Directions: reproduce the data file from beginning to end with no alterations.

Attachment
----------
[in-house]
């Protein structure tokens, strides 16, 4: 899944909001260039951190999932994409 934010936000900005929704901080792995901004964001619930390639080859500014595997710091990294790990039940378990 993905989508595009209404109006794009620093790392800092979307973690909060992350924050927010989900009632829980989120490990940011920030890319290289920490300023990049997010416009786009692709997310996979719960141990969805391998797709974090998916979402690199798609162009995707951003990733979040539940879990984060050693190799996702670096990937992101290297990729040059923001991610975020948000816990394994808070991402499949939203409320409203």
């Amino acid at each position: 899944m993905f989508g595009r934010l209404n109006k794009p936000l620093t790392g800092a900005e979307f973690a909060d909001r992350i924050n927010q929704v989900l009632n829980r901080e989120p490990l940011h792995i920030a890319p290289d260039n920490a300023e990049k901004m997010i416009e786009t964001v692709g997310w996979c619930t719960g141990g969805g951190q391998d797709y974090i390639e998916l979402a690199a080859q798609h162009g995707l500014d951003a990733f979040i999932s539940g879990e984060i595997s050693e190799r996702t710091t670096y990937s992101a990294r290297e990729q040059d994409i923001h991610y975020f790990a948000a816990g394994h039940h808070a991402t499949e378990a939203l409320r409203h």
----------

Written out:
[in-house]
């Protein structure tokens, strides 16, 4: 899944909001260039951190999932994409 934010936000900005929704901080792995901004964001619930390639080859500014595997710091990294790990039940378990 993905989508595009209404109006794009620093790392800092979307973690909060992350924050927010989900009632829980989120490990940011920030890319290289920490300023990049997010416009786009692709997310996979719960141990969805391998797709974090998916979402690199798609162009995707951003990733979040539940879990984060050693190799996702670096990937992101290297990729040059923001991610975020948000816990394994808070991402499949939203409320409203």
């Amino acid at each position: 899944m993905f989508g595009r934010l209404n109006k794009p936000l620093t790392g800092a900005e979307f973690a909060d909001r992350i924050n927010q929704v989900l009632n829980r901080e989120p490990l940011h792995i920030a890319p290289d260039n920490a300023e990049k901004m997010i416009e786009t964001v692709g997310w996979c619930t719960g141990g969805g951190q391998d797709y974090i390639e998916l979402a690199a080859q798609h162009g995707l500014d951003a990733f979040i999932s539940g879990e984060i595997s050693e190799r996702t710091t670096y990937s992101a990294r290297e990729q040059d994409i923001h991610y975020f790990a948000a816990g394994h039940h808070a991402t499949e378990a939203l409320r409203h």